Because sorcerers have an upper limit on the number of spells they know, they have the option of “forgetting” a known spell in order to be able to gain a new one. The sorcerer must deliberately concentrate for a full minute to “blank his mind” and “lose the spell”. He must make a save, modified only by his Charisma bonuses (with a +2 bonus for every five points in Spellcraft), against DC (10+spell level) to forget the right spell; if he fails, he will forget a random spell. Once he has forgotten the old spell, he can attempt to learn the new one. If he forgets to “forget” an old spell before attempting to learn a new one, the learning attempt will automatically fail (with consequences if the sorcerer was learning from a charged magic item), and he will take 3d4 points of Wisdom damage (Will save for half).

Clerics gain their spellcasting ability through divine strength accorded by their diety, his Servants and his Avatars, in response to two things: appropriate reverence and observance of rites and rituals (e.g. prayers, meditation, sacrificing chickens and whatnot); and living from day-to-day in accordance with the dictates of the diety. Clerics do not memorize spells; they petition their diety directly at the time of casting to shape the divine power into the form needed to achieve the desired effect. Accordingly, Clerics automatically “know” all of the spells on their authorized lists, and simply “ask” their diety at time of casting to let that particular spell effect come into being.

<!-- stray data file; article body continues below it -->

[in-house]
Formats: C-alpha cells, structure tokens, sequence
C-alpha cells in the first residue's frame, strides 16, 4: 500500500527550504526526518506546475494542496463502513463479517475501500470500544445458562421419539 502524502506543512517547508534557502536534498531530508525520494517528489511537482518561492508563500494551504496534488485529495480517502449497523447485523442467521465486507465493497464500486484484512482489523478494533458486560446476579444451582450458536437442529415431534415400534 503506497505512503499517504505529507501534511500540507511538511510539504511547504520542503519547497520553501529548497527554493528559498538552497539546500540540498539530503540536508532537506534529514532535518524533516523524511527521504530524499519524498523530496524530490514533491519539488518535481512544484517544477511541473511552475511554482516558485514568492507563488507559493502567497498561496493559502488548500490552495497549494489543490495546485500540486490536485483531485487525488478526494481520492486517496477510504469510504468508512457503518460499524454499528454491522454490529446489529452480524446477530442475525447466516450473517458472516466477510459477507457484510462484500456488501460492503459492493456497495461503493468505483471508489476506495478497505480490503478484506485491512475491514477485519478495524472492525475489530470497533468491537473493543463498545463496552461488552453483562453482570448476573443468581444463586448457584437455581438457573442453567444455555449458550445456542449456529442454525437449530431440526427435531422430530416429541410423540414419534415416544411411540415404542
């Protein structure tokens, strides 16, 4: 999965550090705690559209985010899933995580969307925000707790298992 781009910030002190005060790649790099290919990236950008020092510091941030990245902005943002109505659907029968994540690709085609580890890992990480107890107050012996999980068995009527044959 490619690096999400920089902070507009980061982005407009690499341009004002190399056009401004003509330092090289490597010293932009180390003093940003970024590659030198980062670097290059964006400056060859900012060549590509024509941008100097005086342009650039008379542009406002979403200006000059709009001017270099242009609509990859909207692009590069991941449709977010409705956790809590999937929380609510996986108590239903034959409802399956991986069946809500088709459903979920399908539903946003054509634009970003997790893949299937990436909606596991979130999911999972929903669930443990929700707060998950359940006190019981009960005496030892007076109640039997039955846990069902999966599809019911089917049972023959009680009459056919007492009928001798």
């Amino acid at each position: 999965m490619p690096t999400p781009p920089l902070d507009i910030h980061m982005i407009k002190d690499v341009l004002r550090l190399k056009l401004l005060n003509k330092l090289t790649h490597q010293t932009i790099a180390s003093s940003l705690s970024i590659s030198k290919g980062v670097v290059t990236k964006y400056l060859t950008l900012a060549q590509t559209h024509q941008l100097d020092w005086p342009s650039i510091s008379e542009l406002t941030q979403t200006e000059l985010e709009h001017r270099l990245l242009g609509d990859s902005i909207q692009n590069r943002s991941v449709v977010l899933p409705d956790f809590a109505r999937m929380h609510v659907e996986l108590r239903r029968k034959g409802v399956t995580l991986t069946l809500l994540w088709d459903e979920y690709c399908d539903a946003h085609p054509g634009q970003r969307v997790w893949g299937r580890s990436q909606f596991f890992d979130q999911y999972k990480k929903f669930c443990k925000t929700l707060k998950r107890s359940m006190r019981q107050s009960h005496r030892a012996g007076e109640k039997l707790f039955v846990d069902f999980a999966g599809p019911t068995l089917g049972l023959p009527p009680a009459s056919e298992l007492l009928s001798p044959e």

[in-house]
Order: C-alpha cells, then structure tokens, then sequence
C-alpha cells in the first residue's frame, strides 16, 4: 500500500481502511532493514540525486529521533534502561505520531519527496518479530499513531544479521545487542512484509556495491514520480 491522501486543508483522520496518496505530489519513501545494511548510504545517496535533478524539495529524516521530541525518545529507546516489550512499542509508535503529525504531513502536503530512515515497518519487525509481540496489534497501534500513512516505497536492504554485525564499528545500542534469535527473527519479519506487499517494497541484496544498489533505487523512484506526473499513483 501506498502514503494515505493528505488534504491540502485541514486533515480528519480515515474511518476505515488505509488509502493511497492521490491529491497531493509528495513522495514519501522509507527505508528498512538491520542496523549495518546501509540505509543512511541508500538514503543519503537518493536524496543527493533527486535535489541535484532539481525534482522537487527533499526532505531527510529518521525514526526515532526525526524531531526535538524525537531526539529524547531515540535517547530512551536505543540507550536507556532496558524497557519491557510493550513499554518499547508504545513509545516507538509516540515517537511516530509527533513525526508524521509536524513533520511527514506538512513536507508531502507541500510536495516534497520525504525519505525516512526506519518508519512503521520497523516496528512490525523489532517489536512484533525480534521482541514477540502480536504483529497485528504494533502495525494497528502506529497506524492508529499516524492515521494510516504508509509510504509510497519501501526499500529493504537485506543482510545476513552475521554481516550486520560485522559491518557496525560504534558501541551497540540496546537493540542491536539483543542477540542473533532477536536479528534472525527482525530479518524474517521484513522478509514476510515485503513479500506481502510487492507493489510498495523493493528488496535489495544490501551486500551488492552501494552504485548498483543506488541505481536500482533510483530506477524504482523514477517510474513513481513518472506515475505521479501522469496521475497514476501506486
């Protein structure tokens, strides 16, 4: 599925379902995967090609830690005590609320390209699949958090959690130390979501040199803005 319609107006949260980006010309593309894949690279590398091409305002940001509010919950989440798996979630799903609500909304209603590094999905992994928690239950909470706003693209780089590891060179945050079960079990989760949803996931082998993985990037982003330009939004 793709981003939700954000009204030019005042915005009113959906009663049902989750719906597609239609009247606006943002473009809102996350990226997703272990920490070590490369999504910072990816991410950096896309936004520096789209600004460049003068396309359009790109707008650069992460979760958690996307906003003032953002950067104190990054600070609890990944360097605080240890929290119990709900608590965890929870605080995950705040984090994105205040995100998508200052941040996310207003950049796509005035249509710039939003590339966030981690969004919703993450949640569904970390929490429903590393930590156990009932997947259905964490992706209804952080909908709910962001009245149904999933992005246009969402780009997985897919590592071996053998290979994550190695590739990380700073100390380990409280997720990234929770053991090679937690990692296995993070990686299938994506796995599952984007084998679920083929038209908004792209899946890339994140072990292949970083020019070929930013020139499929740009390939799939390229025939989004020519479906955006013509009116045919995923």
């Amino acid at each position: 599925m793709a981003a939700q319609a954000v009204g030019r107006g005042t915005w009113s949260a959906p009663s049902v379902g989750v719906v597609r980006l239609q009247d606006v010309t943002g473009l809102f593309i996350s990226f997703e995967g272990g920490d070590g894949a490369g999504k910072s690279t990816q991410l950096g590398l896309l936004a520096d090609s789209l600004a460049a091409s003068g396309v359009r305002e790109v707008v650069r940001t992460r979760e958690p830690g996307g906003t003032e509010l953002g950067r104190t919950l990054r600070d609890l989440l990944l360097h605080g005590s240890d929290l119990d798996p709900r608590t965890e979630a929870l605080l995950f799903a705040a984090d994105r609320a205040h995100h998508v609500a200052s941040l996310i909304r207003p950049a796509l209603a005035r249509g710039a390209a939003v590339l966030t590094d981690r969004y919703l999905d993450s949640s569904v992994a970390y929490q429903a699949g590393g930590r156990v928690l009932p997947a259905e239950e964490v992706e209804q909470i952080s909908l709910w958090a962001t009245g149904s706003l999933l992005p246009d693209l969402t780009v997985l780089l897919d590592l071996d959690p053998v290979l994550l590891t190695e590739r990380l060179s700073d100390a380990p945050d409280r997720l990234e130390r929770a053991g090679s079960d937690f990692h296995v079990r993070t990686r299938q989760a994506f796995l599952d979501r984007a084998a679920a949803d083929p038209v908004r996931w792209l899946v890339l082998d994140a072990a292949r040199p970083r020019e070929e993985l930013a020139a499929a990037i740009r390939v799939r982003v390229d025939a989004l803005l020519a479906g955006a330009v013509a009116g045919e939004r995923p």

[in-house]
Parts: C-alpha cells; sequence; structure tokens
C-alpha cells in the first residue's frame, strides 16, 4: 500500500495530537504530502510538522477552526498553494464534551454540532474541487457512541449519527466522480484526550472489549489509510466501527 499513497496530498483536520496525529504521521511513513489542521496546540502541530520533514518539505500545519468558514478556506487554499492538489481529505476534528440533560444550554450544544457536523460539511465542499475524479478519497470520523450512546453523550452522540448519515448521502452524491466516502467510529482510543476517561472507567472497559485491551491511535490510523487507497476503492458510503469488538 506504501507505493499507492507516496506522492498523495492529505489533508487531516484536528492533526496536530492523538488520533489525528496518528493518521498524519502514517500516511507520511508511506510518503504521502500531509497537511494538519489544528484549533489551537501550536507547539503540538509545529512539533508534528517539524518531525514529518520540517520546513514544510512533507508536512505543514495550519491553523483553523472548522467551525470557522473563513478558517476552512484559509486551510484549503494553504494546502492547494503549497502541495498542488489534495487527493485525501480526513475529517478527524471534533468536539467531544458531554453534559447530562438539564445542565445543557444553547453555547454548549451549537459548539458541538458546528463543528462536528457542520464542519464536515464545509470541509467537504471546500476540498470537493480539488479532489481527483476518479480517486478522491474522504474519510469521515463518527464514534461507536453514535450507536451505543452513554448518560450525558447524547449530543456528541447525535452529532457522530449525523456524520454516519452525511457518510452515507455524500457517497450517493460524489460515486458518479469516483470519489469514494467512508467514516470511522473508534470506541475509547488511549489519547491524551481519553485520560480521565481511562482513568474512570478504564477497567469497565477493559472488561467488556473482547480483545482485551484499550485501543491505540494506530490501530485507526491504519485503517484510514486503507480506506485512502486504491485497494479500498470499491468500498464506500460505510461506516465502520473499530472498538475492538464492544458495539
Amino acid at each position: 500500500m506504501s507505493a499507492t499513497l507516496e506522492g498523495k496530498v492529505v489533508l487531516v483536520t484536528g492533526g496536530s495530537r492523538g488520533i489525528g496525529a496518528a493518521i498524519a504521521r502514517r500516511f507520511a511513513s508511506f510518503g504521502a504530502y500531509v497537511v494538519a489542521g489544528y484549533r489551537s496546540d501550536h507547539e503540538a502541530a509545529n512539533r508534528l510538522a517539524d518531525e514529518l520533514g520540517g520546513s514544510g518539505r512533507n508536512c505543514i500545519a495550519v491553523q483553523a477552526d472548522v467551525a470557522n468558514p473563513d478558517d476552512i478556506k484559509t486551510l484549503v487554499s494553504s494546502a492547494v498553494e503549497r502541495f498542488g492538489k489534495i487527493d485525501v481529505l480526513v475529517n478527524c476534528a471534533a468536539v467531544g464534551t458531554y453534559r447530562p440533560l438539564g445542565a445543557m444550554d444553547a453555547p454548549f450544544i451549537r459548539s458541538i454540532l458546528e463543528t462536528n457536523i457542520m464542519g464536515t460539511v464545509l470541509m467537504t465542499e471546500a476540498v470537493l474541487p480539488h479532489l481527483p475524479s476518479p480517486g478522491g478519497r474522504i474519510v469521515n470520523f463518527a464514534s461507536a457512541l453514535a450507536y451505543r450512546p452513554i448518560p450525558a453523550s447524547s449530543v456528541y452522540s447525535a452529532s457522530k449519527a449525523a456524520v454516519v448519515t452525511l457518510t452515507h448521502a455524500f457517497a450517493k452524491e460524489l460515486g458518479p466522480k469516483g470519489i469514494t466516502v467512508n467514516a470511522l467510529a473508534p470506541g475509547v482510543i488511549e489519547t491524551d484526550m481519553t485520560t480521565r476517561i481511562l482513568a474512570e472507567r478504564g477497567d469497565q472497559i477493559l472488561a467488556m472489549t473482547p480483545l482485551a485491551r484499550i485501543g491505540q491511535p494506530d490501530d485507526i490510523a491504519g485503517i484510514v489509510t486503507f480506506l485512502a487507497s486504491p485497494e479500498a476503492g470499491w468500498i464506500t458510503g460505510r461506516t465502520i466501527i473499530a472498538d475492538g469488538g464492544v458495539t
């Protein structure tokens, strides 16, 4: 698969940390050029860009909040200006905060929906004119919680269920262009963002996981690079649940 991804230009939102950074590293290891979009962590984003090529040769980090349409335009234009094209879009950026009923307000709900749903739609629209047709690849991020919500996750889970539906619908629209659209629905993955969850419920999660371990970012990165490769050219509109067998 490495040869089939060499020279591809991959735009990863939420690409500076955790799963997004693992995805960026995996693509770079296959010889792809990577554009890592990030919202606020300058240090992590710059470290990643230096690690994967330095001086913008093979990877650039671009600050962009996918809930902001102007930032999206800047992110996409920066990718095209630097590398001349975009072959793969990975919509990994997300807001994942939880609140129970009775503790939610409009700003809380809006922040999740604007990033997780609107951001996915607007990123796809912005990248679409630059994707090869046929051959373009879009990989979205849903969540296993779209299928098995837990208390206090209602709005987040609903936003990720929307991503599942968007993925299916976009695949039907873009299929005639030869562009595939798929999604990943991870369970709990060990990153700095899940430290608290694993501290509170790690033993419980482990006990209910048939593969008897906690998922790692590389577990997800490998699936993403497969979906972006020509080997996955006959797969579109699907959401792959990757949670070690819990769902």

A cleric’s power is limited by two factors. First, not all deities permit their clerics to cast all spells. Good deities, for example, forbid the use of divine magic to cause harm or disease, and might forbid necromantic effects and the animation or creation of undead. A diety of the waters (for example, Thanos or Vara) or the Woodlands (e.g., Larranel) might forbid the use of wide-area fire-based spells like Flame Strike, while a cleric of Korkrynn, Lady of Raptors, might not have access to earth-based spells like Stonetell, Stoneshape or Stone to Flesh (although a cleric of Korkrynn with the Air Domain could Turn earth creatures). Most good Powers also oppose the creation or animation of Undead.